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Chemicals and pollutants: scented candles can harm health
Baked apple, orange cinnamon or vanilla: scented candles are very popular, especially in the Advent and Christmas season. With the scents in their noses, many people are in the mood for the happy festival. However, burning the candles can also harm your health. Infants in particular can suffer from this.
Get in the mood for the happy holiday with Christmas scents
In the cold season and especially in the Advent and Christmas season, many people want to bring warmth, comfort and romantic light into the apartment with candles. Scented candles with Christmas scents are currently very popular. With gingerbread, baked apple or zimar flavor you can get in the mood for the happy festival. But many scented candles also pose a health risk. The products can be particularly dangerous for small children.
Scented candles can be problematic for people who suffer from a fragrance allergy. With them, the scents quickly lead to discomfort or occasionally breathing problems.
In addition, contact with the candles in allergy sufferers can cause allergic skin reactions such as eczema or rashes.
But even people who do not suffer from an allergy sometimes react to the burning of scented candles with symptoms such as headache, cough, watery eyes or nausea.
The different ingredients of the candles can be to blame.
For example, experts advise against paraffin candles. Burning off this petroleum product releases pollutants that can cause headaches, among other things.
Pesticides and heavy metals such as zinc and lead can also pose a health hazard.
Gel candles and synthetically scented candles can also cause symptoms such as cough, dizziness, nausea, headache and allergic reactions.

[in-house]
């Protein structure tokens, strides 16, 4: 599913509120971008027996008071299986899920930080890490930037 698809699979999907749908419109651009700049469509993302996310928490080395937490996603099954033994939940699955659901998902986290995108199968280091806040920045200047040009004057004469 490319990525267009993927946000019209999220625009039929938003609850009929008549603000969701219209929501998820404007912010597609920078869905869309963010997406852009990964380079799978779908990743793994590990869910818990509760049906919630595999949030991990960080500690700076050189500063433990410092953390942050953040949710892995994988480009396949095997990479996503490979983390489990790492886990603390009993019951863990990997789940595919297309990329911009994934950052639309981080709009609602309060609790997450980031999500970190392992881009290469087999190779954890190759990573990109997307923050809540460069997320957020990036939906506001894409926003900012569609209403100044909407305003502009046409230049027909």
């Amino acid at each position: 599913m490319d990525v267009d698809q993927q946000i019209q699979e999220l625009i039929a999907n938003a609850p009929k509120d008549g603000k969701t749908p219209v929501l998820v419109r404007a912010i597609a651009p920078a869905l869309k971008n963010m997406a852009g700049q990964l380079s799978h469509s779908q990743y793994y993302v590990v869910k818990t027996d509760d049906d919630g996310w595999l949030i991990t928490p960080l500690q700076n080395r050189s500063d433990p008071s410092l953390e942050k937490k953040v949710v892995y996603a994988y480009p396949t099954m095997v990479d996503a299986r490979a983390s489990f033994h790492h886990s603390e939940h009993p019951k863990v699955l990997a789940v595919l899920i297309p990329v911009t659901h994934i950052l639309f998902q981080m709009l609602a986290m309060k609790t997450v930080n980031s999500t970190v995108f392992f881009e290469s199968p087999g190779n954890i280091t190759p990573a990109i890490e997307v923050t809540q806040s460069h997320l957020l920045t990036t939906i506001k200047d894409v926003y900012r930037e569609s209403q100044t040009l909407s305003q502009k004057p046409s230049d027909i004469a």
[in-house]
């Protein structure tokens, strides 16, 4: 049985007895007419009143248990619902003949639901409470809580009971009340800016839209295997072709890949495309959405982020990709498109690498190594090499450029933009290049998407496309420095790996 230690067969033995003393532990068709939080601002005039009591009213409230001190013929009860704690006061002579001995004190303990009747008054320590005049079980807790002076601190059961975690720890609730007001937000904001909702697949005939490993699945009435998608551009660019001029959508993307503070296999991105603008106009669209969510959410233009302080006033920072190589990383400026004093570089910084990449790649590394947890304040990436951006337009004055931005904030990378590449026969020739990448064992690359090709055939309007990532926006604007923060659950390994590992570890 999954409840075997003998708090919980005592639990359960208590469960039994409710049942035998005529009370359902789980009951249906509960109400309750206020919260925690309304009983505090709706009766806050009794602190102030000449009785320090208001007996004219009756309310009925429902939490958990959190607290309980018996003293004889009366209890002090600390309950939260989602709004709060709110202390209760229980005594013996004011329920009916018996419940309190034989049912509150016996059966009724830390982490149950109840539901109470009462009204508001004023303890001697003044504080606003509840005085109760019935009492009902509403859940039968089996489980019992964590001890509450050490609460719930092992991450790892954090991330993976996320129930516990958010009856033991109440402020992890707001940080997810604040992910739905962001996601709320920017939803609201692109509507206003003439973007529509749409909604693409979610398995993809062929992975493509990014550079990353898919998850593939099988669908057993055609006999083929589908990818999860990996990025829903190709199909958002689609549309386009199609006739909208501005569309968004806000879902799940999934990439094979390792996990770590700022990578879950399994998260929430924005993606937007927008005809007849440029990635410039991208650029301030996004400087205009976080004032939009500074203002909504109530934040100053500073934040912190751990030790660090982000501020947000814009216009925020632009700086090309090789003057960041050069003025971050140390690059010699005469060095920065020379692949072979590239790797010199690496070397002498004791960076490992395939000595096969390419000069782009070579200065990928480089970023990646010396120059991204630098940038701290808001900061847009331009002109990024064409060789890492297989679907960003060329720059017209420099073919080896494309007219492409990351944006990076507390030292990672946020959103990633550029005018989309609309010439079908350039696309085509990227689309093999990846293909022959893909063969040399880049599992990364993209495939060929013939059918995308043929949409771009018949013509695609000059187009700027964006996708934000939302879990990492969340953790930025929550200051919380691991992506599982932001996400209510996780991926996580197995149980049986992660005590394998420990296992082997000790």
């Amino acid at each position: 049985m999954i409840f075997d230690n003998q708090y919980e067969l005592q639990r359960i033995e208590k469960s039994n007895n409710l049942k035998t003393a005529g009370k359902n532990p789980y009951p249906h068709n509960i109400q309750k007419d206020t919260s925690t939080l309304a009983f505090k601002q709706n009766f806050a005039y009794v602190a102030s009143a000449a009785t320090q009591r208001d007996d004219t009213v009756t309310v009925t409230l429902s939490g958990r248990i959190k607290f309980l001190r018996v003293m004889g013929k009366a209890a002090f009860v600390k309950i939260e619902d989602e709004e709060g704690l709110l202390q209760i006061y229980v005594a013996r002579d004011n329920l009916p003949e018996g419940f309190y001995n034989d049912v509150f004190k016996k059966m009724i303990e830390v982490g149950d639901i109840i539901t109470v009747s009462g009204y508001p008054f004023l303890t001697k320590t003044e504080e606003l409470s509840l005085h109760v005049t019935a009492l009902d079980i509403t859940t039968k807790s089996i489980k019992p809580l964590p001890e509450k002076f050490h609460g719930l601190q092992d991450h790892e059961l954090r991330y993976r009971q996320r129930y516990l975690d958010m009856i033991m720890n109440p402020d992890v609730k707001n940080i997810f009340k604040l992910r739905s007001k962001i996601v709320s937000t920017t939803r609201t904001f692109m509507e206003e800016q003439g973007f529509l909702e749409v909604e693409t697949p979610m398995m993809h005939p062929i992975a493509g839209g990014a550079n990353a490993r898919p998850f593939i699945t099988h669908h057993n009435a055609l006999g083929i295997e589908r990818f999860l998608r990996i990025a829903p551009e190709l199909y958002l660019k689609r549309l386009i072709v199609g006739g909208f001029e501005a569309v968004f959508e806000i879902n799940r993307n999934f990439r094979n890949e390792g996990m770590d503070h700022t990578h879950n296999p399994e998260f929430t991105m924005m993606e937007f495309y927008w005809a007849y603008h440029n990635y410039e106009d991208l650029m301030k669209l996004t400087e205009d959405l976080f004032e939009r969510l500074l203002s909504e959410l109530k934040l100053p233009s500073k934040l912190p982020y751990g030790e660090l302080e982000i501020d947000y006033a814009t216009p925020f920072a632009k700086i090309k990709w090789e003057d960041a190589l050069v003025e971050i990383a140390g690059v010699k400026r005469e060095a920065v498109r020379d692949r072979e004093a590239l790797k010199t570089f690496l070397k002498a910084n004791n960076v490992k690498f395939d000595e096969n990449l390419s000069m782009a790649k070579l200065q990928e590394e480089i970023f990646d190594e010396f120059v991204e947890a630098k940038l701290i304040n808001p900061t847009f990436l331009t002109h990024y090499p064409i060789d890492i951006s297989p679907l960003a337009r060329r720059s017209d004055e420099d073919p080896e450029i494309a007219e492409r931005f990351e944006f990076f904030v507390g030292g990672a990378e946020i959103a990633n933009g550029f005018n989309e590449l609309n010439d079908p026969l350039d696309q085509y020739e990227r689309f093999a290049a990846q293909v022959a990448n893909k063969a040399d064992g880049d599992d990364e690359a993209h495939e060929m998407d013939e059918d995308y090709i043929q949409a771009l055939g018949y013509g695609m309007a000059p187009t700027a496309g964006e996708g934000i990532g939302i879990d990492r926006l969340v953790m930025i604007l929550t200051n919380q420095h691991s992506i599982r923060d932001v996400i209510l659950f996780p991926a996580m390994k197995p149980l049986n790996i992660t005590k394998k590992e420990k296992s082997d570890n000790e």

Scented candles can promote cancer
According to British scientists, some scented candles can even promote cancer, as they sometimes release enormous amounts of formaldehyde.
Formaldehyde is toxic, can lead to cancer and can even trigger nosebleeds, coughing or burning eyes in lower doses.
As the researchers at the University of York found in a study, the concentrations found in the investigated products were significantly higher than expected.
Danger especially for small children
Scented candles, scented sticks and scented lamps that burn essential oils can also be dangerous for infants and toddlers.
This is what the professional association of pediatricians (BVKJ) points out on its website "kinderaerzte-im-netz.de".
"Even though many of the scented candles, sticks and lamps contain natural essential oils, they are harmful to children," explains Dr. Josef Kahl, spokesman for pediatricians.
“The combustion releases, among other things, fine dust, soot and in some cases even formaldehyde and is distributed in the air. They can irritate the skin and mucous membranes and also trigger allergies, ”said the expert.
Refrain from flavoring the rooms
In addition, according to the doctor, essential oils in gel form or as a liquid can be swallowed by small children.
“And like with candles, there is also a risk of burns here. Wherever there are children, you should avoid flavoring rooms, ”says the doctor.
"Scented candles, sticks and lamps as well as the associated oils and gels must also be kept out of the reach of infants and young children," warns Kahl.
Extinguish candles without smoke
Those who still want to use scented candles should resort to environmentally friendly products, according to experts.
In particular, candles made of 100 percent beeswax are recommended. Although these are more expensive, they burn more slowly than paraffin, for example, and therefore have a longer lifespan.
And no matter what products are used: candles should best be extinguished soot-free and smoke-free.
The German Federation for the Environment and Nature Conservation (BUND) recommends that you briefly flick the candle wick when you make it out, dip it in the liquid wax and then straighten it up quickly.
Not only is there no smoke, but the method also has the advantage that the candle can be lit better next time. (ad)